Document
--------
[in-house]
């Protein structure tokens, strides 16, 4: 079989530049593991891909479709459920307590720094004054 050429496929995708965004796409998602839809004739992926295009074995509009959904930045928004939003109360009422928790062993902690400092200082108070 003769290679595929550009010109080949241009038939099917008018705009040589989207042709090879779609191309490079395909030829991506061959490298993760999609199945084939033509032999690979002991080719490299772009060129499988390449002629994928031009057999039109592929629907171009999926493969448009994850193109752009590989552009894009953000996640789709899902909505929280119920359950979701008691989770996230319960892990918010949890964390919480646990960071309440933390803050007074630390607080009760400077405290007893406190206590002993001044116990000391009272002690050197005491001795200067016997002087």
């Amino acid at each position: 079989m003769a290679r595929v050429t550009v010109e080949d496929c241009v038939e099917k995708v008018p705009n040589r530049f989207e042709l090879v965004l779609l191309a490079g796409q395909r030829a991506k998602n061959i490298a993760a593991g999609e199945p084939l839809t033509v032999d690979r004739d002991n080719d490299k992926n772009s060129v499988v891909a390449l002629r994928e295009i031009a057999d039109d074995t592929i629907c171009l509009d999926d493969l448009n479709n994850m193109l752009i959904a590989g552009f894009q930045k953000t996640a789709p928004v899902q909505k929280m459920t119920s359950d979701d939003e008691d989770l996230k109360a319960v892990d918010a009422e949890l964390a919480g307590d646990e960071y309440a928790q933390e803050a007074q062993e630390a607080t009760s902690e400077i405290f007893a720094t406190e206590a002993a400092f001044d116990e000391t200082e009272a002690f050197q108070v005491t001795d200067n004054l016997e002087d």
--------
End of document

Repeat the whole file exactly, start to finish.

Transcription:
[in-house]
């Protein structure tokens, strides 16, 4: 079989530049593991891909479709459920307590720094004054 050429496929995708965004796409998602839809004739992926295009074995509009959904930045928004939003109360009422928790062993902690400092200082108070 003769290679595929550009010109080949241009038939099917008018705009040589989207042709090879779609191309490079395909030829991506061959490298993760999609199945084939033509032999690979002991080719490299772009060129499988390449002629994928031009057999039109592929629907171009999926493969448009994850193109752009590989552009894009953000996640789709899902909505929280119920359950979701008691989770996230319960892990918010949890964390919480646990960071309440933390803050007074630390607080009760400077405290007893406190206590002993001044116990000391009272002690050197005491001795200067016997002087």
């Amino acid at each position: 079989m003769a290679r595929v050429t550009v010109e080949d496929c241009v038939e099917k995708v008018p705009n040589r530049f989207e042709l090879v965004l779609l191309a490079g796409q395909r030829a991506k998602n061959i490298a993760a593991g999609e199945p084939l839809t033509v032999d690979r004739d002991n080719d490299k992926n772009s060129v499988v891909a390449l002629r994928e295009i031009a057999d039109d074995t592929i629907c171009l509009d999926d493969l448009n479709n994850m193109l752009i959904a590989g552009f894009q930045k953000t996640a789709p928004v899902q909505k929280m459920t119920s359950d979701d939003e008691d989770l996230k109360a319960v892990d918010a009422e949890l964390a919480g307590d646990e960071y309440a928790q933390e803050a007074q062993e630390a607080t009760s902690e400077i405290f007893a720094t406190e206590a002993a400092f001044d116990e000391t200082e009272a002690f050197q108070v005491t001795d200067n004054l016997e002087d």